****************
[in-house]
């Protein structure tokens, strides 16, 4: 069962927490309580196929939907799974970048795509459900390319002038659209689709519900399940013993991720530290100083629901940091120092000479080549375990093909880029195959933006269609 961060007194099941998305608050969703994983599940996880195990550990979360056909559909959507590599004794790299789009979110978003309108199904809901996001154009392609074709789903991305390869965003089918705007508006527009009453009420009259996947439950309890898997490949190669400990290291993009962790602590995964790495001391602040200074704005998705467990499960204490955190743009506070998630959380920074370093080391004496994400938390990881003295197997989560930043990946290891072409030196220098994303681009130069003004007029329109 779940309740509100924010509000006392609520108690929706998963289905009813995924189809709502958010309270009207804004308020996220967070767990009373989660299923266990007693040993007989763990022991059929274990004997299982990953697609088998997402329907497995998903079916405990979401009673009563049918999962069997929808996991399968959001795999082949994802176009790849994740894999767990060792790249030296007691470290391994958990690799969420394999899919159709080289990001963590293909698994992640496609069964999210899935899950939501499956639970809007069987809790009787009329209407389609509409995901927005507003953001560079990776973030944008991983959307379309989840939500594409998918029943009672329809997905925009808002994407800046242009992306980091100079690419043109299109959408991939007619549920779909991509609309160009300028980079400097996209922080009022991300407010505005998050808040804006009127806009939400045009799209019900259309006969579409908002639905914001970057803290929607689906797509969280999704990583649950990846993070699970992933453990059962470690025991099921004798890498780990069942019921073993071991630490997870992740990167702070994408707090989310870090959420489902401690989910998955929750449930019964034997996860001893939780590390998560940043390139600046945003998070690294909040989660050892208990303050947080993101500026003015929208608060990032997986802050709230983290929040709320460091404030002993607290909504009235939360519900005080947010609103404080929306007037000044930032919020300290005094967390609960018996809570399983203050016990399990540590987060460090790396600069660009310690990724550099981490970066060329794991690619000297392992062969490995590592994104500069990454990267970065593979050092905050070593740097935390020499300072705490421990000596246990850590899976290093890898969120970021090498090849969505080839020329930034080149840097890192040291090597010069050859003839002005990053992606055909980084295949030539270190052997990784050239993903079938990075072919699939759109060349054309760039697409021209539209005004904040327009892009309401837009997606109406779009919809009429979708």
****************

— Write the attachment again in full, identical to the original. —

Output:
[in-house]
């Protein structure tokens, strides 16, 4: 069962927490309580196929939907799974970048795509459900390319002038659209689709519900399940013993991720530290100083629901940091120092000479080549375990093909880029195959933006269609 961060007194099941998305608050969703994983599940996880195990550990979360056909559909959507590599004794790299789009979110978003309108199904809901996001154009392609074709789903991305390869965003089918705007508006527009009453009420009259996947439950309890898997490949190669400990290291993009962790602590995964790495001391602040200074704005998705467990499960204490955190743009506070998630959380920074370093080391004496994400938390990881003295197997989560930043990946290891072409030196220098994303681009130069003004007029329109 779940309740509100924010509000006392609520108690929706998963289905009813995924189809709502958010309270009207804004308020996220967070767990009373989660299923266990007693040993007989763990022991059929274990004997299982990953697609088998997402329907497995998903079916405990979401009673009563049918999962069997929808996991399968959001795999082949994802176009790849994740894999767990060792790249030296007691470290391994958990690799969420394999899919159709080289990001963590293909698994992640496609069964999210899935899950939501499956639970809007069987809790009787009329209407389609509409995901927005507003953001560079990776973030944008991983959307379309989840939500594409998918029943009672329809997905925009808002994407800046242009992306980091100079690419043109299109959408991939007619549920779909991509609309160009300028980079400097996209922080009022991300407010505005998050808040804006009127806009939400045009799209019900259309006969579409908002639905914001970057803290929607689906797509969280999704990583649950990846993070699970992933453990059962470690025991099921004798890498780990069942019921073993071991630490997870992740990167702070994408707090989310870090959420489902401690989910998955929750449930019964034997996860001893939780590390998560940043390139600046945003998070690294909040989660050892208990303050947080993101500026003015929208608060990032997986802050709230983290929040709320460091404030002993607290909504009235939360519900005080947010609103404080929306007037000044930032919020300290005094967390609960018996809570399983203050016990399990540590987060460090790396600069660009310690990724550099981490970066060329794991690619000297392992062969490995590592994104500069990454990267970065593979050092905050070593740097935390020499300072705490421990000596246990850590899976290093890898969120970021090498090849969505080839020329930034080149840097890192040291090597010069050859003839002005990053992606055909980084295949030539270190052997990784050239993903079938990075072919699939759109060349054309760039697409021209539209005004904040327009892009309401837009997606109406779009919809009429979708």